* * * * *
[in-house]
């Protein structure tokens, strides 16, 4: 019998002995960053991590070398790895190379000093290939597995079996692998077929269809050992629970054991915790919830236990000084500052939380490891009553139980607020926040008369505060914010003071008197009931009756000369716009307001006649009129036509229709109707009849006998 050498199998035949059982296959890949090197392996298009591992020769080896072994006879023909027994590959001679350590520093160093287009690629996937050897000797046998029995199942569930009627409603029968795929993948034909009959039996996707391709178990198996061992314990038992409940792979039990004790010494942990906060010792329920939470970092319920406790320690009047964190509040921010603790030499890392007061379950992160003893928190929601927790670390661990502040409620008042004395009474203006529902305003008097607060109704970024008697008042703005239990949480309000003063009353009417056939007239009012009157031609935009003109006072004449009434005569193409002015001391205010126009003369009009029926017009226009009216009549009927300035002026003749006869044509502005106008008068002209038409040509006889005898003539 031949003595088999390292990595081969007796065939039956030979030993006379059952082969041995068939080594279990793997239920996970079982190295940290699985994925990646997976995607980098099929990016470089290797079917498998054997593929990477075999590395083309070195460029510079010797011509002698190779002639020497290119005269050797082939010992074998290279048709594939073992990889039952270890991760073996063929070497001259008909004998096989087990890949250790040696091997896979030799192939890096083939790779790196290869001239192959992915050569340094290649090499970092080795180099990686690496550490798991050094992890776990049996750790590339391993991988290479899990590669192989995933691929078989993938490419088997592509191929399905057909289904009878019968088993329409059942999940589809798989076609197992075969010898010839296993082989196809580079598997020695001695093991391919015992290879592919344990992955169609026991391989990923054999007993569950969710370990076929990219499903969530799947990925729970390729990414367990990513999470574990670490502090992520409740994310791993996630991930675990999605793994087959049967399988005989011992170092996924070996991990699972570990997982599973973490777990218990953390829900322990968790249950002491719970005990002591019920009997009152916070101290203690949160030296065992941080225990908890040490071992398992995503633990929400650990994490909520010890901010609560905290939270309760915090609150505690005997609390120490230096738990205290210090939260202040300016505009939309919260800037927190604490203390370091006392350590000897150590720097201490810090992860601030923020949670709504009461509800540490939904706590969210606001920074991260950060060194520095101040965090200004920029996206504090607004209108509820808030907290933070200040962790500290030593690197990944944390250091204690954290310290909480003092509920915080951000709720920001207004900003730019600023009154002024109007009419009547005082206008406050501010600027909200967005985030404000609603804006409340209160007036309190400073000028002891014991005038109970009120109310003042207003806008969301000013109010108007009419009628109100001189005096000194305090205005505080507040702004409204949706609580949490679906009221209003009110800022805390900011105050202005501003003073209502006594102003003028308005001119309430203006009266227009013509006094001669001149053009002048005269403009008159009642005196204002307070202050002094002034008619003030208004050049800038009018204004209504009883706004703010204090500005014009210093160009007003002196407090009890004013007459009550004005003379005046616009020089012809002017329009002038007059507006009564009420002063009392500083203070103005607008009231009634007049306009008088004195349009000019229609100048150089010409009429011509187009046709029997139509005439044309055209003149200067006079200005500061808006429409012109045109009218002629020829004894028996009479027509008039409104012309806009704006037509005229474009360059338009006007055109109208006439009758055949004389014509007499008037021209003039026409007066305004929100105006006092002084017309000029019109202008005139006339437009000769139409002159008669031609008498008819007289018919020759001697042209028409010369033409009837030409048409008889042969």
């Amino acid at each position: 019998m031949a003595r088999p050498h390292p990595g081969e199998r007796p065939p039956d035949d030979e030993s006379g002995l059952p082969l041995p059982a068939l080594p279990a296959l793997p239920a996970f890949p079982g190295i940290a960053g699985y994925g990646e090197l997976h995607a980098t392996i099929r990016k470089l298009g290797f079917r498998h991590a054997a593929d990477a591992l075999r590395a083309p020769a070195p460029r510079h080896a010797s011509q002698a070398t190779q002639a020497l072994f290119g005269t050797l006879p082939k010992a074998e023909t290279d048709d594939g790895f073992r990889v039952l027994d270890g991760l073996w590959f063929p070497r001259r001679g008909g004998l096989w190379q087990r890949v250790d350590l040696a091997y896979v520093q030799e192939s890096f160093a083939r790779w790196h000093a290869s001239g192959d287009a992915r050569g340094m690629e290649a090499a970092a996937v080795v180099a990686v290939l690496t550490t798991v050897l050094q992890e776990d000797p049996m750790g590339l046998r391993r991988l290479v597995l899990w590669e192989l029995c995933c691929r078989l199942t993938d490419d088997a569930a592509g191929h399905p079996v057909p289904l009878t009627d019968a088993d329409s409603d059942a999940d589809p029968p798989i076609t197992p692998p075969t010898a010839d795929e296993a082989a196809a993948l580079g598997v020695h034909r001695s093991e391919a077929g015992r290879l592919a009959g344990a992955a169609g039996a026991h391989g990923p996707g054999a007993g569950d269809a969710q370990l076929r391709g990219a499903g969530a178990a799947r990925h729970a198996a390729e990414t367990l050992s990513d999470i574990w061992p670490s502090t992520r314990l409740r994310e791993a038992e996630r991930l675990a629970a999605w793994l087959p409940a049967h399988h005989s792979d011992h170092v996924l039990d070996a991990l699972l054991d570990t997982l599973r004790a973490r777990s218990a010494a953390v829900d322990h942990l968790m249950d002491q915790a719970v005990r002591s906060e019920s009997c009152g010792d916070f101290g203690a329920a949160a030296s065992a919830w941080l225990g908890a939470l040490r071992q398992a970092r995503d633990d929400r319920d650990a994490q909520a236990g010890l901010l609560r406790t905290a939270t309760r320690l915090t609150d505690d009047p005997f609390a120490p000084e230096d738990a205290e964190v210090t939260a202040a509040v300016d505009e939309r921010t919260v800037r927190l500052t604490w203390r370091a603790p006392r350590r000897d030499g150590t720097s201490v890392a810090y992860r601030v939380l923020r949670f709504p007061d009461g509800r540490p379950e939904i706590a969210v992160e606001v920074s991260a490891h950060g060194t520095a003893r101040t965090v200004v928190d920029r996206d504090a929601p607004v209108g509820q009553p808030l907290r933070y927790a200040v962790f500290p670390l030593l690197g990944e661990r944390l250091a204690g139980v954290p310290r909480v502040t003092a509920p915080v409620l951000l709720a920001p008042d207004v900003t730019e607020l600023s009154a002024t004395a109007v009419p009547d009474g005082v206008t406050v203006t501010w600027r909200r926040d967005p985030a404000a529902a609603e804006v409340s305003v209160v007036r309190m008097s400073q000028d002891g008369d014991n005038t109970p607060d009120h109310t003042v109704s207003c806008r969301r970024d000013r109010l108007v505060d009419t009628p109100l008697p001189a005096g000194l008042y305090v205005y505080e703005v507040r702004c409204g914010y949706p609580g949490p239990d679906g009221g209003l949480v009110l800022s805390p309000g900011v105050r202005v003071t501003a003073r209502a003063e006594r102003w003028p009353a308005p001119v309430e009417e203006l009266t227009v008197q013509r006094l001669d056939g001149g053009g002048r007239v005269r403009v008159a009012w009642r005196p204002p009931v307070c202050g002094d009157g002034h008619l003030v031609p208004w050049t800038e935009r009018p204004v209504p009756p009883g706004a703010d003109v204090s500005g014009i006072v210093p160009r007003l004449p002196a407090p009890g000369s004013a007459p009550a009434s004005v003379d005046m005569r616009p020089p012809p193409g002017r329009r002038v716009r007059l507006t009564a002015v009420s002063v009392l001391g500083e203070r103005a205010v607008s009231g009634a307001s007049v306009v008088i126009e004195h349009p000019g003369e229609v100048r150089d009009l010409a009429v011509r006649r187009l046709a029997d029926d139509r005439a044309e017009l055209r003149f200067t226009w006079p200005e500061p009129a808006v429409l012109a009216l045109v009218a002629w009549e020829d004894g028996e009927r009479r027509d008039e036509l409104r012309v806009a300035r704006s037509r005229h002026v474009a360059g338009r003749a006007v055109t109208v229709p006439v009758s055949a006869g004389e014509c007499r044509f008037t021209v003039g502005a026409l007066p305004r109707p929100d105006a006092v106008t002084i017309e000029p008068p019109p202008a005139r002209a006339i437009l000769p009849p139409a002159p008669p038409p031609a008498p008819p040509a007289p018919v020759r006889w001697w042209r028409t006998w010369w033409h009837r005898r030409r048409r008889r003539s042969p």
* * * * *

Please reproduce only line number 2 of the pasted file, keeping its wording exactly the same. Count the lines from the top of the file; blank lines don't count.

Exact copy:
């Protein structure tokens, strides 16, 4: 019998002995960053991590070398790895190379000093290939597995079996692998077929269809050992629970054991915790919830236990000084500052939380490891009553139980607020926040008369505060914010003071008197009931009756000369716009307001006649009129036509229709109707009849006998 050498199998035949059982296959890949090197392996298009591992020769080896072994006879023909027994590959001679350590520093160093287009690629996937050897000797046998029995199942569930009627409603029968795929993948034909009959039996996707391709178990198996061992314990038992409940792979039990004790010494942990906060010792329920939470970092319920406790320690009047964190509040921010603790030499890392007061379950992160003893928190929601927790670390661990502040409620008042004395009474203006529902305003008097607060109704970024008697008042703005239990949480309000003063009353009417056939007239009012009157031609935009003109006072004449009434005569193409002015001391205010126009003369009009029926017009226009009216009549009927300035002026003749006869044509502005106008008068002209038409040509006889005898003539 031949003595088999390292990595081969007796065939039956030979030993006379059952082969041995068939080594279990793997239920996970079982190295940290699985994925990646997976995607980098099929990016470089290797079917498998054997593929990477075999590395083309070195460029510079010797011509002698190779002639020497290119005269050797082939010992074998290279048709594939073992990889039952270890991760073996063929070497001259008909004998096989087990890949250790040696091997896979030799192939890096083939790779790196290869001239192959992915050569340094290649090499970092080795180099990686690496550490798991050094992890776990049996750790590339391993991988290479899990590669192989995933691929078989993938490419088997592509191929399905057909289904009878019968088993329409059942999940589809798989076609197992075969010898010839296993082989196809580079598997020695001695093991391919015992290879592919344990992955169609026991391989990923054999007993569950969710370990076929990219499903969530799947990925729970390729990414367990990513999470574990670490502090992520409740994310791993996630991930675990999605793994087959049967399988005989011992170092996924070996991990699972570990997982599973973490777990218990953390829900322990968790249950002491719970005990002591019920009997009152916070101290203690949160030296065992941080225990908890040490071992398992995503633990929400650990994490909520010890901010609560905290939270309760915090609150505690005997609390120490230096738990205290210090939260202040300016505009939309919260800037927190604490203390370091006392350590000897150590720097201490810090992860601030923020949670709504009461509800540490939904706590969210606001920074991260950060060194520095101040965090200004920029996206504090607004209108509820808030907290933070200040962790500290030593690197990944944390250091204690954290310290909480003092509920915080951000709720920001207004900003730019600023009154002024109007009419009547005082206008406050501010600027909200967005985030404000609603804006409340209160007036309190400073000028002891014991005038109970009120109310003042207003806008969301000013109010108007009419009628109100001189005096000194305090205005505080507040702004409204949706609580949490679906009221209003009110800022805390900011105050202005501003003073209502006594102003003028308005001119309430203006009266227009013509006094001669001149053009002048005269403009008159009642005196204002307070202050002094002034008619003030208004050049800038009018204004209504009883706004703010204090500005014009210093160009007003002196407090009890004013007459009550004005003379005046616009020089012809002017329009002038007059507006009564009420002063009392500083203070103005607008009231009634007049306009008088004195349009000019229609100048150089010409009429011509187009046709029997139509005439044309055209003149200067006079200005500061808006429409012109045109009218002629020829004894028996009479027509008039409104012309806009704006037509005229474009360059338009006007055109109208006439009758055949004389014509007499008037021209003039026409007066305004929100105006006092002084017309000029019109202008005139006339437009000769139409002159008669031609008498008819007289018919020759001697042209028409010369033409009837030409048409008889042969």